Spanish Prime Minister Mariano Rajoy stepped up pressure on Catalonia to halt its drive for independence, taking the first step in a process that could strip the region’s separatist government of its limited autonomy and impose direct control from Madrid.
Rajoy, speaking after an emergency session of his ministerial team on Wednesday, said the cabinet had agreed to issue a formal request to the Catalan government in Barcelona for confirmation of whether it has declared independence, amid “confusion created deliberately.”
“This request, before any of the measures that the government can implement under Article 155 of our Constitution, aims to offer our citizens the clarity and security that an issue of such importance requires,” Rajoy said.
Triggering Article 155 would allow Rajoy to suspend Catalonia’s devolved government and take control of its affairs from Madrid, in what would represent an ultimate defeat of the Catalan leadership.
Stocks and bonds maintained their rally after the prime minister’s statement. Rajoy was responding to Catalan President Carles Puigdemont’s announcement late on Tuesday that he had a mandate to push for independence but would hold off and instead seek talks with the Spanish government on the future of his region.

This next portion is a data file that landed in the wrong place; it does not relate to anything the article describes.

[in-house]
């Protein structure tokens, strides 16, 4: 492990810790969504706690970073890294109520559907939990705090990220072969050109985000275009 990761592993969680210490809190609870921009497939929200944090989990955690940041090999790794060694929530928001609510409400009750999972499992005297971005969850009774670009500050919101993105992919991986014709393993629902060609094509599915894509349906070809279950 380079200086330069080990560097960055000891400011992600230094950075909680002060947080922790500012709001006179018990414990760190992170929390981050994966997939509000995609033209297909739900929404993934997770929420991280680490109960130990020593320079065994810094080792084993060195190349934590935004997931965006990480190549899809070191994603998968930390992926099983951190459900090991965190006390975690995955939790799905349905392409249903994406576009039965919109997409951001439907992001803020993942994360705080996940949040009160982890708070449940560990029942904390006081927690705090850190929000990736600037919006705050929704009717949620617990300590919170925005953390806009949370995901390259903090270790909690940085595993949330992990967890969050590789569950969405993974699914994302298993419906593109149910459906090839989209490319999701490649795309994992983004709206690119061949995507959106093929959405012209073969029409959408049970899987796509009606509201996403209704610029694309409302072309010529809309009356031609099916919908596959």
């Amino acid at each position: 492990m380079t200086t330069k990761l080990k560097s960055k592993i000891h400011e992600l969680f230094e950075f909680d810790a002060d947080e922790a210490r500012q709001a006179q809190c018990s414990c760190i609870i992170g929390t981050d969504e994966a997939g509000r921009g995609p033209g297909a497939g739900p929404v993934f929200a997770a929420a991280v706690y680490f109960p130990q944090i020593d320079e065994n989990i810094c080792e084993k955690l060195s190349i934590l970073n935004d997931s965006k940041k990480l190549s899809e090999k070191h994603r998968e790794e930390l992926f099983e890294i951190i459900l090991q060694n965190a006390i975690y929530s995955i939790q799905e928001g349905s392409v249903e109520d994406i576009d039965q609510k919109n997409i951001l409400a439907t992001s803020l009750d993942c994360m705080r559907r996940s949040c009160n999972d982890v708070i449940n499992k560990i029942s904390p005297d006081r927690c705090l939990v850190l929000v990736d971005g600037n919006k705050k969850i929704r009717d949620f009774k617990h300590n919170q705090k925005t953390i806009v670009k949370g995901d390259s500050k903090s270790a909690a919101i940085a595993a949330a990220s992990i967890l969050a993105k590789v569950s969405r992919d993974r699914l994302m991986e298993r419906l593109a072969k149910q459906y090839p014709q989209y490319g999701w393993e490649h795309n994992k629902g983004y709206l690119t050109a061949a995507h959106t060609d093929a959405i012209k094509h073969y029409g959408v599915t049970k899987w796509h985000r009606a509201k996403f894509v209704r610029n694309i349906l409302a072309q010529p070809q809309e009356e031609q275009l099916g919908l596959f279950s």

“Puigdemont will have nowhere to hide now — he won’t be able to hide behind the charade we saw last night,” said Angel Talavera, an analyst at Oxford Economics in London. “If he does clarify it’s independence, then Rajoy applies Article 155, and if he doesn’t his coalition may break up and that could lead to elections.”
Spain’s benchmark stock index was up 1.4 percent as of 2:13 p.m. in Madrid, while yields on 10-year bonds were down 3 basis points at 1.66 percent.
Jordi Turull, spokesman for the Catalan government, said earlier that triggering Article 155 would make dialogue impossible. In that case, he said in an interview with regional broadcaster TV3, “we have to honor our promise, we’ll have to proclaim a republic.”
Catalonia’s labor chief, Dolors Bassa, said in a Twitter post that a declaration of independence signed by 72 regional lawmakers and Puigdemont’s speech were the Catalan government’s response to Rajoy.
Rajoy, in his statement, said that Puigdemont’s response to the Spanish government’s request “will determine events in the coming days.” He is due to address parliament later on Wednesday.
“If Mr. Puigdemont makes clear his wish to respect the law and return institutions to normality, he would end a period of uncertainty, tension and rupture of cohabitation.”
Spain’s Socialist party leader, Pedro Sanchez, said that Rajoy had agreed to put in place a commitee on regional powers that may lead to constitutional reform, though not to enable a referendum on independence.
This article is for general information purposes only. It is not investment advice or a solution to buy or sell securities. Opinions are the authors; not necessarily that of OANDA Corporation or any of its affiliates, subsidiaries, officers or directors. Leveraged trading is high risk and not suitable for all. You could lose all of your deposited funds.